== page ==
In any discussion about sex, consent has to take the centre-stage! Simply put, giving consent means to actively, enthusiastically, and explicitly agree to something with full understanding of the situation and without pressure of any kind.

But ‘sex’ also refers to:

2. The physiological and chromosomal makeup of a person at birth that results in categories being assigned to them:

  • A person is generally assigned male at birth on the basis of the presence of a commonly-occurring combination of external genitalia – the penis and the scrotum.
  • If a person’s genitalia at birth appears to be a vulva, they are assigned female at birth.
  • Intersex is a term assigned to persons who have an atypical composition or combination of genitals, hormones, chromosomes, etc. Intersex is not a defined category – and there is no consensus on the characteristics that help decide whether to place people in this category. It tends to be decided by doctors during the person’s birth. Their opinions vary considerably.

The Gender Spectrum

Gender is a social construct that consists of specific traits, roles and expectations that society attaches to males and females. There are two distinct prototypes that defines ‘men’ and ‘women’ and what their lives and behaviour should ideally be like.

But these prototypes perfectly fit only a small percentage of people. Most of us are a combination of both. Thus, it makes sense to see gender as a ‘fluid spectrum’ (instead of just one or the other), where several different experiences, identities and expressions exist and are accepted.

The constant interaction between how society sees you, how you experience yourself in relation to society and how you choose to define yourself make up your gender. This is not fixed and can change multiple times over the course of your lifetime, depending on what identity you are comfortable aligning yourself with. There are more identities that we can define – but here are some of them:

  • A cisgendered person is one whose gender identity reflects the sex assigned to them at birth.
  • Trans is an umbrella term that houses many different identities that describe someone who doesn’t relate or identify with the gender they were assigned at birth. These are very diverse and include identities like trans man or woman, transvestite, bigender, gender fluid, pangender, agender, gender non binary, gender neutral and gender two-spirit, among others.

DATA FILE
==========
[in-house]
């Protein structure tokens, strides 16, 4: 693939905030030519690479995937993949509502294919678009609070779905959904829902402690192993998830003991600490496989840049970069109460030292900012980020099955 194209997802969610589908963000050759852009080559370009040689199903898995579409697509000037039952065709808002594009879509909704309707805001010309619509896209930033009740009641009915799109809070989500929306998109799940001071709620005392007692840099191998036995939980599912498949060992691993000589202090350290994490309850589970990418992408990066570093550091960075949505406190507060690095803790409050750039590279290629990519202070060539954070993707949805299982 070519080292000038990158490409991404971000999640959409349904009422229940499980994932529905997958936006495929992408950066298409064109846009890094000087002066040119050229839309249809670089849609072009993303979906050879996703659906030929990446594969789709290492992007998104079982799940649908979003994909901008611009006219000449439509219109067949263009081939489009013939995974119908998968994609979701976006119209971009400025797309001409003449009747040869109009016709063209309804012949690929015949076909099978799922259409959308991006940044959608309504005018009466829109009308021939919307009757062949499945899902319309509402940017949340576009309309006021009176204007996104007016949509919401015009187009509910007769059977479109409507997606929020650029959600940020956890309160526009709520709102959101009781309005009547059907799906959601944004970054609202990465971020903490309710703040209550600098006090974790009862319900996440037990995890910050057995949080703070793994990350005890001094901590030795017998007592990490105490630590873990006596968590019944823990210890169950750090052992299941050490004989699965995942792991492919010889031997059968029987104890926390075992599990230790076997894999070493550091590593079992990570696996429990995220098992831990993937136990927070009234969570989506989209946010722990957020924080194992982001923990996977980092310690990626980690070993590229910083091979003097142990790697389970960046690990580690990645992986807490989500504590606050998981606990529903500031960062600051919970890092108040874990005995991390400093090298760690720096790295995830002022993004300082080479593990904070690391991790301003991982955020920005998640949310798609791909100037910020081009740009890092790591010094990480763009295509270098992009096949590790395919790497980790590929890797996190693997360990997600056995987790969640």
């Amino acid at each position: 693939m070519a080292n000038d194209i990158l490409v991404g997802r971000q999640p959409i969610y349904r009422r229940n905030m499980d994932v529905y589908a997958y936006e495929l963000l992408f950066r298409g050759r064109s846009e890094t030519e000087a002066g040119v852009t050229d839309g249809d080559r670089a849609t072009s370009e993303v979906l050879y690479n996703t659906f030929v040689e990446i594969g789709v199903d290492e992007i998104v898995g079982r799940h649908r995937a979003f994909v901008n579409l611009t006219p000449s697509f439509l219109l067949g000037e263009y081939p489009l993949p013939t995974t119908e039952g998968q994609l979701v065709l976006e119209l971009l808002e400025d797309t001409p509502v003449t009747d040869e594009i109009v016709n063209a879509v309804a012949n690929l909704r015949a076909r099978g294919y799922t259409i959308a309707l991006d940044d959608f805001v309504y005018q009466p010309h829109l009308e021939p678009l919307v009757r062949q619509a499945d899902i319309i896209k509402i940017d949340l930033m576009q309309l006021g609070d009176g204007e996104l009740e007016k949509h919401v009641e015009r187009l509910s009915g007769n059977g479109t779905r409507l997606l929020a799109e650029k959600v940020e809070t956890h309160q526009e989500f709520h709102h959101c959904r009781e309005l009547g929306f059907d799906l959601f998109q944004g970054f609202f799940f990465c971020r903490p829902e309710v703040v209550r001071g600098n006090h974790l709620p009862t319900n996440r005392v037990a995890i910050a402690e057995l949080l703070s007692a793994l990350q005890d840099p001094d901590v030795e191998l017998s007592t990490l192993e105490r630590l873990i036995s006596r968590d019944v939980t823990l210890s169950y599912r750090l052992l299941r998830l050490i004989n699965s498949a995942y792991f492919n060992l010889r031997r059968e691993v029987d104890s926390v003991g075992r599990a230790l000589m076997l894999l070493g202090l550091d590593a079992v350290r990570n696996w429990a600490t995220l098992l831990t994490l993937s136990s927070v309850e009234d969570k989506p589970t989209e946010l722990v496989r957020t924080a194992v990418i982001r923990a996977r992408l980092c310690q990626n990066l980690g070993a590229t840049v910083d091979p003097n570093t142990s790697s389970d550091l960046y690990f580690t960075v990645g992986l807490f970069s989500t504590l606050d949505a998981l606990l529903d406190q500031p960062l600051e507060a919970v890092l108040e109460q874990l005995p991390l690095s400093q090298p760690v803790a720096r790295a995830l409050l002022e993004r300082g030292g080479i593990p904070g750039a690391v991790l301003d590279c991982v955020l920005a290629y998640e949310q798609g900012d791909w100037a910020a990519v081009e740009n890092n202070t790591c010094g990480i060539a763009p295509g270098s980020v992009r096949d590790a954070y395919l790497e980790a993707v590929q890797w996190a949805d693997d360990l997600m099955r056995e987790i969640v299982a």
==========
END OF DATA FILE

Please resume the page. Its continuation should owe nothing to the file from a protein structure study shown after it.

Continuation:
Trans identities can be independent of one’s anatomical/physiological sex. It is also separate from one’s sexual orientation and identity, which is understood from our experience of sexual, romantic attraction and towards whom we direct these feelings.

Like gender, sexual orientations are fluid, can change over time, and have many different labels, some of which are:

  • Heterosexual – being sexually or romantically attracted to the opposite sex/gender.
  • Homosexual – being sexually or romantically attracted to the same sex/gender. Other terms include ‘gay’ and ‘lesbian’.
  • Bisexual – When an individual is attracted to male and female sexes/genders.
  • Asexual  When one doesn’t experience sexual desire or attraction.
  • Pansexual – Persons who are sexually attracted to another of any sex or gender.
  • Demisexual  being sexually attracted to individuals that one has formed an emotional connection with.

The word ‘queer’ also falls within this category and in the gender spectrum. While it was initially used as a pejorative term for homosexual individuals, it has since been reclaimed by many people as a term that’s broader and more ambiguous in its scope than LGBTQI+ labels.